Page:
Beha’alotekha 5771

Posted on June 15, 2011

by Alex Hamilton, SWUSY 2011-12 Israel Awareness Vice President

So what does the Israeli Flag, the Thunder, the Sea, and tallitot have in common? They’re blue. Now when I was studying I came across the paragraph about making the Tallit. So I started wondering what does blue mean in Judaism. On the American flag the blue section or union is supposed to represent vigilance, perseverance, and justice. But after some of my research I realized that the blue in our tallitot aren’t reflective of anything even remotely American.

Now does anyone know the Hebrew word for blue? CaChol, that’s right. So if you will open up your siddurim to page 102 and tell me where in the paragraph that starts ,”vayomer hashem el Moshe Leymor” where is the word CaChol. Okay, that’s because it isn’t the regular blue. The blue isn’t actually blue, it’s the dye that was used called Tekhelet. The recipe for making Tekhelet came from an animal called chilazon, but sometime between the Byzantine and Islamic empires the recipe was lost. It is believed that the chilazon is the Murex truculus, a shellfish off the Lebanese coast. The same shellfish is also generally considered the same mollusk that produced the purple for the robes of the emperor of Rome. But recently it has been discovered how to change the naturally purple dye to blue. So hopefully we will be able to create the ancient recipe of Tekhelet once again.

But what does blue represent in Judaism. I looked up what blue in Judaism represents, I got that is the color of heaven, the color of HaShem’s throne, the color of the thread in many of our tzitzit, a feature on the tabernacle, and as a supernatural defense.

On the second day, HaShem created the two largest things, the sky and the sea, both are blue. So if you look to the sea, you see water and fish. The sea produces Tekhelet for one. The other is that water creates life. So blue would represent life and eternity. The one substance that HaShem didn’t create was water. Water was there, All HaShem did was separate the heavens and the sea. Maybe his blue throne was getting moldy. But furthermore, water is something that provides a sense of ecstasy. If one were to look at the water libation ceremony at the temple, one would really be dazzled. The idea was that on Sukkot to clean the alter. So after the alter was clean, there was a giant party, one that was said to rival all other parties.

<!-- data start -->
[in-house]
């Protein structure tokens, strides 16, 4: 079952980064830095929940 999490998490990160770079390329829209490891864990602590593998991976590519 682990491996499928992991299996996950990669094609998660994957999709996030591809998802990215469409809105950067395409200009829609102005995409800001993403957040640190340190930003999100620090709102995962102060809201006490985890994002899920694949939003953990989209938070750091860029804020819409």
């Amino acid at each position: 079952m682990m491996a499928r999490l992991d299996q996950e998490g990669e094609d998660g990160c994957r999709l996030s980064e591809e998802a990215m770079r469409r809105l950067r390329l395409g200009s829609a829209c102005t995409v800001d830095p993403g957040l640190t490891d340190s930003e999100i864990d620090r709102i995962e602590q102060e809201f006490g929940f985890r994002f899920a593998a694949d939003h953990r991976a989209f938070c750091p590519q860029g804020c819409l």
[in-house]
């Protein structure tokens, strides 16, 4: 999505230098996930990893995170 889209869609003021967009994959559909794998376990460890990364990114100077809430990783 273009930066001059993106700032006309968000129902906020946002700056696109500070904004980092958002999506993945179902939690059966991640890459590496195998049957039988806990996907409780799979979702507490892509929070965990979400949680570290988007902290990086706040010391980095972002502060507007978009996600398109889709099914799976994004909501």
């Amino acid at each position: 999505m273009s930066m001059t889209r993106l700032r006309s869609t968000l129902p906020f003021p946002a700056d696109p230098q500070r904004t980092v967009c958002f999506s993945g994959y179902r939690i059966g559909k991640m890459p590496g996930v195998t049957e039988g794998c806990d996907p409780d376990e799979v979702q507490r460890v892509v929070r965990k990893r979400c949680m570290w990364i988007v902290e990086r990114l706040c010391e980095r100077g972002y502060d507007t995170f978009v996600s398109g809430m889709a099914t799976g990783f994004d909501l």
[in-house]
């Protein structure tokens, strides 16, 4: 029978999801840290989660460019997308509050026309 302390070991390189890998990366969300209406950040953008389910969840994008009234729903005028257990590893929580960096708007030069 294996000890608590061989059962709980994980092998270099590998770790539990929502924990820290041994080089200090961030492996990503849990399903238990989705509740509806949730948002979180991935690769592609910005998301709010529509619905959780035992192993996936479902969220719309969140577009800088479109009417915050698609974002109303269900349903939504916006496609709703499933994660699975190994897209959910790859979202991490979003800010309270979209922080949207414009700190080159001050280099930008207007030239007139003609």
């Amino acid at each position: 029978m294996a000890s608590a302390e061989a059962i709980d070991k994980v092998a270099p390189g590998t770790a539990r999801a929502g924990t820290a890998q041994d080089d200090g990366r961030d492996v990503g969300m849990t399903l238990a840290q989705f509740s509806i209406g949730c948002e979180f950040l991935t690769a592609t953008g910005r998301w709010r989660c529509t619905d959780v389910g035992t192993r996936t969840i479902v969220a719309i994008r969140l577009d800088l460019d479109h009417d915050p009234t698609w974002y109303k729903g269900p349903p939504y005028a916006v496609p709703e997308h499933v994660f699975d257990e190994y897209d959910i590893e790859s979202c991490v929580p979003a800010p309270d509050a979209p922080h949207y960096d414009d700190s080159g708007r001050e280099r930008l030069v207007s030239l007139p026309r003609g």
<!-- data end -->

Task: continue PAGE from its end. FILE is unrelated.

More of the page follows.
Water is also the cause of much destruction and chaos. Think of the Flood and Moses striking the rock for water. But what is really a huge issue is the Leviathan. A giant ugly sea creature that is just awful. Sometimes the Leviathan is portrayed as a whale, and sometimes as a fire-breathing dragon. It is seen as a genius of the abyss that dwells at the center of the sea. He causes the rolling of the sea and it takes the water of the mighty Jordan River quench this dragon’s thirst. And according to Talmud, my friend on right Michael and my friend on the left Gabriel are gonna fight and overcome the Leviathan. Or something called a Behemoth is going to kill the Leviathan. Either way, he is going to end up for dinner as the entrée at the messianic banquet.

As for the sky, it is always blue in Israel. Everything spectacular is in the heavens; HaShem’s throne for example. HaShem rides upon clouds. Angels manifest themselves as clouds. The Pillar of Fire guided our ancestors very poorly as they wandered in the desert for forty years. The divine feminine presence at the Temple Mount, called Shekhina, hovered over the alter in a cloud of glory.

The other reason I am not so sure of, but if you go to the wonderful pilgrimage city of Sfat, one will see everything covered in blue. Handrails, doors, gutters. They are blue for two reasons, one is that blue is the color of the Messiah, which is fitting because Sfat is where he is supposed to appear. The other is because blue is anti-demonic. Jewish demonology is very long complex and not something I know much about, but Ashmodai the king of the demons and his evil consort, Lilith have found their way into the nightmares of the children of the past.

So the blue has a number of meanings in Judaism. And maybe the reason our Tallit is supposed to be blue is to remind us all at once of the moods of the sea, the breadth of the heavens, the Messiah, or the evil of the demons. That only HaShem can protect us with His signs of wonders, and that if we don’t put our faith in Him, then he might unleash the power of the seas on us, or send Ashmodai to haunt our dreams, or even to have a simple puddle of rain get our socks wet. Let this be a constant reminder of HaShem and his mighty power over everything.